I’d like to echo Grant G’s initial point in their letter titled “On Communication”, a special convention and its accompanying pre-convention period should not be the only time for us to openly hash out disagreements and points of view within the Red Party, and in that sense a special convention should not have been necessary. That said, the number of letters and resolutions generated since we entered the pre-convention is heartily encouraging, and I hope that we can continue to have as lively a letters section on our website once this convention has concluded. With that in mind, I’d like to comment on some of the resolutions that have been moved so far.
The two most recent resolutions on removing “democratic centralism” from our party’s constitution and prohibiting voting by slate for internal party elections have my full support. On the first, while I do sympathize with a desire to “take back” terms that have been misappropriated by various renegades to the socialist movement, the term “democratic centralism” does raise beg too many questions even internally to the left to be a worthwhile fight. Moreover, even ignoring the “’anti-revisionist’ and Trotskyist abuse of the term,” the pre-Russian Revolution history of the concept is arguably tied up with the old Lassallean organizing methods of electing (all-)powerful “labour dictators” with vast power over parties and affiliated organizations. This early conception runs against the democratic-republican norms we should be attempting to inculcate within our organization, and within the socialist and workers’ movements at large. On the second motion, writing in stipulations for leadership elections which ban slate voting is also in line with these principles we want to uphold, and in many respects these two resolutions complement each other very nicely.
I do have three question on the resolution for convention election of CC secretary- two more mechanical and one more political. On the mechanical side, would this procedure be used for electing all CC officers? As it currently stands, in addition to the “first secretary” position currently held by Gabriel P, we also have a “second secretary” position held by myself, and the treasurer position held by Mari P-A. Was the spirit of the resolution to have all these positions elected by the party as a whole, and not only by the Central Committee? As a related issue, my reading of the resolution leads me to believe that these positions would elected after the elections of the CC have been determined, so the only eligible candidates for such positions would be the pool of newly-elected CC members. That makes a fair amount of sense so that we don’t effectively have individuals running for quasi-independent executive positions, but I just wanted to note my understanding of the process in case I was mistaken.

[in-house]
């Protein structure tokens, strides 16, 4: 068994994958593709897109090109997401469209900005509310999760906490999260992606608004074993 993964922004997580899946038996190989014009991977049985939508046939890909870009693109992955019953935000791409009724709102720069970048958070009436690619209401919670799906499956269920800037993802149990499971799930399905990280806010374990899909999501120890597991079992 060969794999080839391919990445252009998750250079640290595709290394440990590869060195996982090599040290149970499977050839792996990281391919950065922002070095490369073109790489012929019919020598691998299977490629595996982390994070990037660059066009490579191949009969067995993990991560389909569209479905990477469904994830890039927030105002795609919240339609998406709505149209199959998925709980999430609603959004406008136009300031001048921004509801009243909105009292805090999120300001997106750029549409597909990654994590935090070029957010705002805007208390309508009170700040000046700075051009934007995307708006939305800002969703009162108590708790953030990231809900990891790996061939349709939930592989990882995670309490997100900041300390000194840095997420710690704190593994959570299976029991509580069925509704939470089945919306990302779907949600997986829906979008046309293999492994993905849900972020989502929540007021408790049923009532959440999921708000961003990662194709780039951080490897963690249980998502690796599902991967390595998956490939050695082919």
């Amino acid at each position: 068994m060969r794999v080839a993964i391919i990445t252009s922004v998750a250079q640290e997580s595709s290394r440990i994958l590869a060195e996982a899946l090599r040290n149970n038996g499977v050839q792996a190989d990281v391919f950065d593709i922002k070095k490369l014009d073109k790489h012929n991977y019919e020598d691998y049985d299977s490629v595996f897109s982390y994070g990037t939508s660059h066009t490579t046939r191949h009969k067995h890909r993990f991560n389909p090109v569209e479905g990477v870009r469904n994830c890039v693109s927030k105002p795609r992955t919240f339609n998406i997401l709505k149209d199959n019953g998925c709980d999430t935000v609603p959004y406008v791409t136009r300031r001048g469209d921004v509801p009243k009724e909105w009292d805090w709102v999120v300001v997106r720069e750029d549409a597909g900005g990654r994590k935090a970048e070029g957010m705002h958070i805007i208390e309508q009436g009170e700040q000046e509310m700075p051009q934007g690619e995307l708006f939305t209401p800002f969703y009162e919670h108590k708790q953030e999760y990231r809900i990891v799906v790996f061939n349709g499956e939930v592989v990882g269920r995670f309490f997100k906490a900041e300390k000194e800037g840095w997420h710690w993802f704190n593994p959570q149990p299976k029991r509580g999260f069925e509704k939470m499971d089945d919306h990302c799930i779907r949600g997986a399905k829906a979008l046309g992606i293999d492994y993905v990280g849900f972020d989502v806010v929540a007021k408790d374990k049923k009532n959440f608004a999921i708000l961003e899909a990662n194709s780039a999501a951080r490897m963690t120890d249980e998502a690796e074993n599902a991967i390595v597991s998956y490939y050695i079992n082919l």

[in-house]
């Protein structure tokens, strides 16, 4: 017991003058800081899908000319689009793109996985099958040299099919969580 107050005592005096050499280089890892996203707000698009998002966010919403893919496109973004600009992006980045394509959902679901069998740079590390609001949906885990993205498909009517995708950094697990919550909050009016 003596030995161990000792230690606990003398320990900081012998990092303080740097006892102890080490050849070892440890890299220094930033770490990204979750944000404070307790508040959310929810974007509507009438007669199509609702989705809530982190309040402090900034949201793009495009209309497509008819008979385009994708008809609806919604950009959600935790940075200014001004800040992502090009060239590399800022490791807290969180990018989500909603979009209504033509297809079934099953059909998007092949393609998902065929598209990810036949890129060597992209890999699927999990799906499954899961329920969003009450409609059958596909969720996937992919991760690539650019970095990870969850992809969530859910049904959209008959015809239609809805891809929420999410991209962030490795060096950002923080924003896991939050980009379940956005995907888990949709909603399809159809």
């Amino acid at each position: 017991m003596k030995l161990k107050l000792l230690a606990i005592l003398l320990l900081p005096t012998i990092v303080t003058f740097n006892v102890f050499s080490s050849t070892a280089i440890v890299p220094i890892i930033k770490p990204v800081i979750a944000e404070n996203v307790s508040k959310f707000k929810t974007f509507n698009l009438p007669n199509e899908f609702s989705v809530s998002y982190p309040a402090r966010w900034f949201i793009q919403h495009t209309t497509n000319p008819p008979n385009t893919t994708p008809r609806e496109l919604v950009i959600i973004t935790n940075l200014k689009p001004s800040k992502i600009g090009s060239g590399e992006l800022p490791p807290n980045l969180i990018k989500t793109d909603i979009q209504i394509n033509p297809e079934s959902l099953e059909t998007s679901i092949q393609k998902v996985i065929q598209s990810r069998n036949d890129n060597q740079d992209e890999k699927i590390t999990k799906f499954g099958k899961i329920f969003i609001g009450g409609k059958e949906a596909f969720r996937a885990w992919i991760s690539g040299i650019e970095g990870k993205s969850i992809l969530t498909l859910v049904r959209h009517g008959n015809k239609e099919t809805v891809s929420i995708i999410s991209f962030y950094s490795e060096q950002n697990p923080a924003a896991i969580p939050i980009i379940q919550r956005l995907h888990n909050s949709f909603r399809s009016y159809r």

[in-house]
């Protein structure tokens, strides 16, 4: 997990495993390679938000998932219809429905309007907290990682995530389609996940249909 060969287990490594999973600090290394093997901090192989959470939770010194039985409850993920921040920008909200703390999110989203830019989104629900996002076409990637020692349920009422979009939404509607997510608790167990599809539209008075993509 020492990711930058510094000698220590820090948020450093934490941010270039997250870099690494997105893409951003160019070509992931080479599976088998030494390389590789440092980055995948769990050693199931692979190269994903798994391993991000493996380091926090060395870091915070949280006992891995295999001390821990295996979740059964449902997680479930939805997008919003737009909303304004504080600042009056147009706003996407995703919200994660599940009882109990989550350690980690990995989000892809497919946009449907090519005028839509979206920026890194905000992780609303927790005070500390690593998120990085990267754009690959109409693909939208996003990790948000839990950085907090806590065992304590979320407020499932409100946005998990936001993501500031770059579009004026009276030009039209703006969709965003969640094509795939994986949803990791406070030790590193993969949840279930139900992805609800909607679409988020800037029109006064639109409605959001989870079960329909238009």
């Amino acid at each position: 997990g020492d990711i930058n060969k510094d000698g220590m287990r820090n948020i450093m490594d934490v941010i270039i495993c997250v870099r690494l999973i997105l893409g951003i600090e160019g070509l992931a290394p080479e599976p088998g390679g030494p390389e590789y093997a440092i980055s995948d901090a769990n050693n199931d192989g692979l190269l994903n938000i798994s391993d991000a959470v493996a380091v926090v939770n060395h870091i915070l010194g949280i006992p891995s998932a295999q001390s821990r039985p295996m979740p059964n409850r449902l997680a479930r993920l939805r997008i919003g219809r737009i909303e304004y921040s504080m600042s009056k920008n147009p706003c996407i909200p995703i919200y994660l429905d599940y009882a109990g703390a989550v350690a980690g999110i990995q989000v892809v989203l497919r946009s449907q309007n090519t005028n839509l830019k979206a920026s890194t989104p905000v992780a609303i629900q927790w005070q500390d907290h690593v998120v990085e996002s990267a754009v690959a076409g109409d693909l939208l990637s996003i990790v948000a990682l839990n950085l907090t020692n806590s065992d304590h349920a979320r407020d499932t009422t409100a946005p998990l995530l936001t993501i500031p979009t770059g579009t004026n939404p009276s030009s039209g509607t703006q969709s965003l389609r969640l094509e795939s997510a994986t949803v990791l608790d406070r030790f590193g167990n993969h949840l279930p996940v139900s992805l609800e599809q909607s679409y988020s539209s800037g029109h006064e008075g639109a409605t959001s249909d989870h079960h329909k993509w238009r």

On the political side, however, I do question whether the roles of CC secretaries and treasurer are sufficiently political positions to warrant this extra layer of election. My own view is that these roles should be seen as primarily administrative, elected for the purposes of smooth administration of CC duties and communication with the party, rather than as positions of political power. That said, until the “abolition of politics” generally these positions will at least carry some political weight to them, so I appreciate that it’s a tricky issue to fully tease out.
- Peter M
Clarifying the Central Committee
The primary leading body of our party is the Central Committee, which elects its own executive from within its ranks. In article III, of our party’s constitution defines the Central Committee as,